Four Horror films in four weeks.

In four weeks I have seen four horror films at the cinema (five, if you include Fifty Shades of Black). They are, in viewing order: The Forest, The Other Side of the Door, The Witch and The Boy. 

          For all but The Witch, hopes were not high; mainly because contemporary horror just doesn’t seem to be doing anything interesting, with a small number of exceptions. Although, regardless of genre, I was not looking forward to any film carried by The Walking Dead’s Lori. Quiet… Quiet… Bang! is the formula for jump scares, which are the essence of nearly all modern horror movies e.g Unfriended, the Insidious, Sinister and Paranormal Activity franchises and basically everything else. Half of the films watched over the last four weeks follow this trend. Continue reading “Four Horror films in four weeks.”

On Hangmen


Directed by Matthew Dunster and written by Martin McDonagh (In Bruges, Seven Psychopaths), Hangmen at the Royal Court Theatre brings a new meaning to the term ‘swinging sixties’. A witty, dark, contemporary drama that descends steadily into savagery and hilarity. David Morissey, of Walking Dead fame, shines in his role as number two Hangman in all of England. Harry (Morissey) must come to terms with more modern times as abolition takes effect.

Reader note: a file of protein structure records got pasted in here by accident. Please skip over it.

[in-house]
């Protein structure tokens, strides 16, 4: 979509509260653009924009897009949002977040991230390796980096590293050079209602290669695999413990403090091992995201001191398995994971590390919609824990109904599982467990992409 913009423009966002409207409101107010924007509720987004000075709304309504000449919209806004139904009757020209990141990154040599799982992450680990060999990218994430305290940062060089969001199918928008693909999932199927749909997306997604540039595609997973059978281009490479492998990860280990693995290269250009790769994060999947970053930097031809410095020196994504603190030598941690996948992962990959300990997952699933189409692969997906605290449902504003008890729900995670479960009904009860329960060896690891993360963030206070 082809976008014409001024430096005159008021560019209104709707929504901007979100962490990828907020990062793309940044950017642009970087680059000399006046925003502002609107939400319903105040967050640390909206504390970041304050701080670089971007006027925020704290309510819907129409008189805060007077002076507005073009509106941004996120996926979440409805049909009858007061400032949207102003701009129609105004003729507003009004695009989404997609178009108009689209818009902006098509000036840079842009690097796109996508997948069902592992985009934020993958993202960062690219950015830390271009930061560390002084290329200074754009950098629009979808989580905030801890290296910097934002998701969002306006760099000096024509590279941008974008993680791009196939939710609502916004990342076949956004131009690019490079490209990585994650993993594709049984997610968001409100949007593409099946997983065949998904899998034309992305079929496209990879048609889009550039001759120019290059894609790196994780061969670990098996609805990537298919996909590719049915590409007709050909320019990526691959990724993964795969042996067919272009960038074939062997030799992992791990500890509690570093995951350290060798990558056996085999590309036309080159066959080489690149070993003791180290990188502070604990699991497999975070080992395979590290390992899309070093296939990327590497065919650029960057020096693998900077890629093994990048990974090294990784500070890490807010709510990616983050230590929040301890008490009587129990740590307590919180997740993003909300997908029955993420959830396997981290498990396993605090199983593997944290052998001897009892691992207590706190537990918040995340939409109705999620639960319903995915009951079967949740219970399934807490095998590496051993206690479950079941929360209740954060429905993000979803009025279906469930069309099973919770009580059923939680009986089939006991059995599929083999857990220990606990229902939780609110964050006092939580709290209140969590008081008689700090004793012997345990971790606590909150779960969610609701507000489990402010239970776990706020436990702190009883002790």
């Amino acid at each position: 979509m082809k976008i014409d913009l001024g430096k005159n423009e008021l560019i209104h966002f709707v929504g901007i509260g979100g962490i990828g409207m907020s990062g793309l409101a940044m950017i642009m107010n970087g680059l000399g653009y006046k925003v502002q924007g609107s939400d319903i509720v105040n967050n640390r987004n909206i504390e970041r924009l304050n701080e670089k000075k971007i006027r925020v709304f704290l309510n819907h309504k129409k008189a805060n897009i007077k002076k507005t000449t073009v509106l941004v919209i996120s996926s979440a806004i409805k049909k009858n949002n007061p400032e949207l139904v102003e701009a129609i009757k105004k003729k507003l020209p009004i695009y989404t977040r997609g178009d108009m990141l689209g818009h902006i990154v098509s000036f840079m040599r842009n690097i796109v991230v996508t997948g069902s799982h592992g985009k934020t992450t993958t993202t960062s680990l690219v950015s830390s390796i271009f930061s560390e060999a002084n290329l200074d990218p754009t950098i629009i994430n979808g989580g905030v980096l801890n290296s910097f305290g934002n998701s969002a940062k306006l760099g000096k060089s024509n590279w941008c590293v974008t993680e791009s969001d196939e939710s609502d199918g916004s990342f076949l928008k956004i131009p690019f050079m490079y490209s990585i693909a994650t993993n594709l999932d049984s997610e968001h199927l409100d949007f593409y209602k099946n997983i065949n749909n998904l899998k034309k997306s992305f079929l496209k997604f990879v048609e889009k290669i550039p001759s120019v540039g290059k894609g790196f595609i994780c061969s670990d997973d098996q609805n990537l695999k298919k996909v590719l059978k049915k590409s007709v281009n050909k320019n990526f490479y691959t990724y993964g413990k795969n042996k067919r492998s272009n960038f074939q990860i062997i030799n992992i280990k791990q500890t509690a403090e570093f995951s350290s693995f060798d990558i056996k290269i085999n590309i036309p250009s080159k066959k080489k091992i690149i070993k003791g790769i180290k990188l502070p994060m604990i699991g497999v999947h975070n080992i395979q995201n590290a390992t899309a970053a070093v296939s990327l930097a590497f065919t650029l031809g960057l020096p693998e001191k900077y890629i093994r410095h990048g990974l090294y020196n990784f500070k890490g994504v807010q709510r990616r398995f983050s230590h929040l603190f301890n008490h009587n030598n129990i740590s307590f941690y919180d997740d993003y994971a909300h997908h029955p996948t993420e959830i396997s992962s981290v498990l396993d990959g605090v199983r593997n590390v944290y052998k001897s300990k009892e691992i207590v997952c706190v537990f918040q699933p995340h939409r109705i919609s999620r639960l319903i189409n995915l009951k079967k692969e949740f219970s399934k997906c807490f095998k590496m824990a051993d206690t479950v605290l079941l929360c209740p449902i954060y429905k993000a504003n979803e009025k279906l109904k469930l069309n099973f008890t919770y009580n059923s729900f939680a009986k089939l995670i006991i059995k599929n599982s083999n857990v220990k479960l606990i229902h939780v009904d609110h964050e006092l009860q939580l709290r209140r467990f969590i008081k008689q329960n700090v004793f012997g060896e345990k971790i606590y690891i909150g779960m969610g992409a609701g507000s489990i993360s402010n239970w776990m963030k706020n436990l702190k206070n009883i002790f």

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On Henry Jenkins, Audiences and Participatory Culture

Henry Jenkins’ essay, Quentin Tarantino’s Star Wars?: Digital Cinema, Media Convergence and Participatory Culture aims to provide a different perspective on fan appropriation and media transformation. Jenkins outlines how ‘too often’ these things are ‘marginalised or exoticised’, the common assumption being that anyone spending time or energy creating ‘products of mass culture’ must have ‘too much time on their hands’ or ‘something wrong with them’. Jenkins, alternatively, treats media fans as ‘active participants within the current media revolution’ and treats their cultural products as an ‘important aspect of the digital cinema movement’. He correlates the multitude of Star Wa Continue reading “On Henry Jenkins, Audiences and Participatory Culture”